The conference also has lost some of its head coaching talent, at least relative to what it was four seasons ago. In 2013, the SEC East alone had Steve Spurrier, Gary Pinkel, James Franklin and Mark Richt. They’ve since been replaced by Will Muschamp at South Carolina, Barry Odom at Missouri, Derek Mason at Vanderbilt and Kirby Smart at Georgia, coaches with promise but few if any tangible accomplishments.

All that said, there’s reason to believe a rebound is on the way in 2017. Four reasons, to be exact:

1. The quarterbacks will be scary good

Jalen Hurts (Alabama), Jacob Eason (Georgia), Jake Bentley (South Carolina) and Shea Patterson (Ole Miss) all started games as freshmen, and they should return even better with another full offseason under their belts. They’ll be joined by hot newcomer Jarrett Stidham at Auburn, dangerous dual-threat Nick Fitzgerald (Mississippi State) and efficient upperclassmen Austin Allen (Arkansas) and Drew Lock (Missouri). Even Malik Zaire could present an upgrade for Florida.

Collectively, that’s the best array of quarterback talent the SEC has assembled since 2013, when the league had Johnny Manziel, Aaron Murray, Zach Mettenberger, Connor Shaw, Nick Marshall and Dak Prescott.

2. Georgia, South Carolina and Missouri should all be better

Will Muschamp and Barry Odom both walked into difficult situations at their respective programs. South Carolina’s roster was talent-depleted after a string of bad signing classes, and Missouri was a mess on the administrative end. Kirby Smart had more talent at his disposal at Georgia, but the first-time head coach also had to combat some poor offensive recruiting at the tail end of the Richt era.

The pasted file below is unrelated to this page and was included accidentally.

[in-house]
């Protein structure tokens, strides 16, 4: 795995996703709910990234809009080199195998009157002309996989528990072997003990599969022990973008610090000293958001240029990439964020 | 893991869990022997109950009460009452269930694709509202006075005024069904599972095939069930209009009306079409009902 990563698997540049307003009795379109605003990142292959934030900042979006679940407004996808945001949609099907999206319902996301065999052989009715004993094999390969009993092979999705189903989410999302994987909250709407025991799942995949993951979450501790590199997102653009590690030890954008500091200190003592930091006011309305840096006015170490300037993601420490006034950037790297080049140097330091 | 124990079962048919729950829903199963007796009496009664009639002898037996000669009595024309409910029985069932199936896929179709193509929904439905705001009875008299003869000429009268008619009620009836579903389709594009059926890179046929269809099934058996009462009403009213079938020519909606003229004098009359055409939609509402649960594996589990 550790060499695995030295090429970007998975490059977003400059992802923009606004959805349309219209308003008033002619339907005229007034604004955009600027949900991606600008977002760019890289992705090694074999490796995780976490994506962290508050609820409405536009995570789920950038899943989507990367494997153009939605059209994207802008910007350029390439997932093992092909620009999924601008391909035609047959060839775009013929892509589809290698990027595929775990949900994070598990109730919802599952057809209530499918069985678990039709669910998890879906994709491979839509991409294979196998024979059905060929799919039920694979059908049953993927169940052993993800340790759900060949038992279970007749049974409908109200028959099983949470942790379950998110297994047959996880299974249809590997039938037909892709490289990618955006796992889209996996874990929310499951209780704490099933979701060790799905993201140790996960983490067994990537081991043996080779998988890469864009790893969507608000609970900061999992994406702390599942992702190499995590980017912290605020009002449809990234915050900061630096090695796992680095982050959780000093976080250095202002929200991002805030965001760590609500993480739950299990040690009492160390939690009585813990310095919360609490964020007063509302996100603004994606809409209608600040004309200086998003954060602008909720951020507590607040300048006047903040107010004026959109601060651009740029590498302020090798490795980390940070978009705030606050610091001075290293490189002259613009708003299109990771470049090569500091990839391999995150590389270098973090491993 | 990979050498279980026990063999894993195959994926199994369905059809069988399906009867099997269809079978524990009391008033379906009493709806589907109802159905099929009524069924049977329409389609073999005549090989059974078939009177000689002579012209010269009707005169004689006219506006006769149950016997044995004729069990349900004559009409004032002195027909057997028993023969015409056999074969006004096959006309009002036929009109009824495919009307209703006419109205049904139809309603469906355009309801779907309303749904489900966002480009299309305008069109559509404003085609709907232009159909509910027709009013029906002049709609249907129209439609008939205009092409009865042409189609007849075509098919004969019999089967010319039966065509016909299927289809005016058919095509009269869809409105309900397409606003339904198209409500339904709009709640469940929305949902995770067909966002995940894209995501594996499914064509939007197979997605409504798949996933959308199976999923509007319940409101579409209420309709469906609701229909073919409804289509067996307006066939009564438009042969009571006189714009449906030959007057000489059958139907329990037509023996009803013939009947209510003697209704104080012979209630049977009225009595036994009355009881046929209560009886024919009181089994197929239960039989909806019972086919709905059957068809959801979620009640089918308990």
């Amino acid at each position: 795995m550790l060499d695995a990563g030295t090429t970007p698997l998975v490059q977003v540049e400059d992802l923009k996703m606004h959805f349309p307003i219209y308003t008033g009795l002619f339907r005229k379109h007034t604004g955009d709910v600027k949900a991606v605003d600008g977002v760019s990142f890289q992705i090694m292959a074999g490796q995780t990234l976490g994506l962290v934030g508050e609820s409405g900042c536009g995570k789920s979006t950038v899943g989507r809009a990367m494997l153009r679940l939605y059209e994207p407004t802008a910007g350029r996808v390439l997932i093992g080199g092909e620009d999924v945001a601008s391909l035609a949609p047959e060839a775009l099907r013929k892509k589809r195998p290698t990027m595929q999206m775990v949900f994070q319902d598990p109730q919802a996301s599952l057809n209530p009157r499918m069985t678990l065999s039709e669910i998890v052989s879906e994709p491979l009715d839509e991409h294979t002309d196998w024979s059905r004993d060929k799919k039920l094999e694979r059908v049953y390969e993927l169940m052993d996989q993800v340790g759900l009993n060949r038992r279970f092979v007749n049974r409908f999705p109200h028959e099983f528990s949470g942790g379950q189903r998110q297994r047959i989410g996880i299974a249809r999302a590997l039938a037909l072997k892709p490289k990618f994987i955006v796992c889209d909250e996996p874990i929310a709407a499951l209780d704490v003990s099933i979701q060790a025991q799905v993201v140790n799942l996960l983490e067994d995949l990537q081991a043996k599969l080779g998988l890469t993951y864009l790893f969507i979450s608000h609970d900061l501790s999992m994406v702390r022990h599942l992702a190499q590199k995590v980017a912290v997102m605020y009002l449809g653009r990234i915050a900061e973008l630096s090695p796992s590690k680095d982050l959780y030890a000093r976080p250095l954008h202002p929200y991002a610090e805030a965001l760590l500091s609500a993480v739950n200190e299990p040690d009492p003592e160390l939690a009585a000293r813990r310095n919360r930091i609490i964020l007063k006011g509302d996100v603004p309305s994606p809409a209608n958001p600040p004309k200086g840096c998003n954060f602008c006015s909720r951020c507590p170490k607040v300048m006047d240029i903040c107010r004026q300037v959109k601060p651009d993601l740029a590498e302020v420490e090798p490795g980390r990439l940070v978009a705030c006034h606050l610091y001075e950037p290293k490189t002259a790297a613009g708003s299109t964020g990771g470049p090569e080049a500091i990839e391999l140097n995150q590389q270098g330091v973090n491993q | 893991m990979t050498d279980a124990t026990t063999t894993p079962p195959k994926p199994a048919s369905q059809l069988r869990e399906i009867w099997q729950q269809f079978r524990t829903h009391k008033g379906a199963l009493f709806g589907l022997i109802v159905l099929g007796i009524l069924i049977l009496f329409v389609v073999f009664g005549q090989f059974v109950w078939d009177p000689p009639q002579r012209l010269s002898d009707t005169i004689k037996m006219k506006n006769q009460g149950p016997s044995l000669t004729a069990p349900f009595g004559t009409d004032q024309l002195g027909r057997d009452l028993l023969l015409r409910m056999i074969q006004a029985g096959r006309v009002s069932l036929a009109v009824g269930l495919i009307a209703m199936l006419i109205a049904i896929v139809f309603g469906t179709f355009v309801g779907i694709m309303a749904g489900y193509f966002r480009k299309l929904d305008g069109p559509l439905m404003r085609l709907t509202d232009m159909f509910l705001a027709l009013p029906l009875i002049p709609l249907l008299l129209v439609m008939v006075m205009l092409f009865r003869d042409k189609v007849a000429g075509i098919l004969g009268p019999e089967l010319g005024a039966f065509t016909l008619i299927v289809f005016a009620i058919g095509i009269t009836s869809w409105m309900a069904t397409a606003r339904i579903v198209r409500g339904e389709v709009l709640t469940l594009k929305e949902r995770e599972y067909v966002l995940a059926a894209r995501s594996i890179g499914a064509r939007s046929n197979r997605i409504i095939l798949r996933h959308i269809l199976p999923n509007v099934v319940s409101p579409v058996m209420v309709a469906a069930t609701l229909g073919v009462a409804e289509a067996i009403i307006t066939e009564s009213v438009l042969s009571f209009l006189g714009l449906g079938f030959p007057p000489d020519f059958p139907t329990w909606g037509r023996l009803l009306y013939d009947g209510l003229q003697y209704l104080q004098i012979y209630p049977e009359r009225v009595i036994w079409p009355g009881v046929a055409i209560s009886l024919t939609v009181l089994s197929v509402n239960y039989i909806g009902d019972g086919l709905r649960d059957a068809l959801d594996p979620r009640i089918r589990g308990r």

All three schools should see improvement in 2017. The media predicted Georgia to unseat Florida in the SEC East, the Gamecocks have upset potential and Missouri’s up-tempo offense stands to improve in Year 2 under Josh Heupel.

3. LSU doesn’t have an offensive dinosaur calling plays anymore

Perhaps you think I’m oversimplifying LSU’s problems, but really, the only major flaw the Bayou Bengals had to combat these past two seasons is a nonexistent passing game. Cam Cameron, who has now been fired from four of his last five postings, was ill-suited for the modern college game, and Les Miles continued to enable him.

With Matt Canada on board, LSU has an innovative offensive mind who can work wonders with a young quarterback like Myles Brennan on the roster. That Derrius Guice dude at running back isn’t bad, either.

4. Auburn can challenge Alabama

The one-team league narrative has emerged in part because few teams have truly challenged Alabama for the conference crown since Auburn’s Kick-Six miracle. Ole Miss beat the Tide in Tuscaloosa, but it squandered its shot at the SEC West by losing to Arkansas. Mississippi State emerged as a top team in 2014, but lost steam following a 25-20 loss to Alabama. Last year, there was no true challenger.

Auburn can fill that void this season, and unlike either Mississippi school, the Tigers have the requisite pedigree. Expect Auburn to give Saban a run for his money in the Iron Bowl this year.

The post Charting the SEC’s nonconference record: Why a rebound is on the way in 2017 appeared first on SEC Country.

Alec Shirkey – SEC Country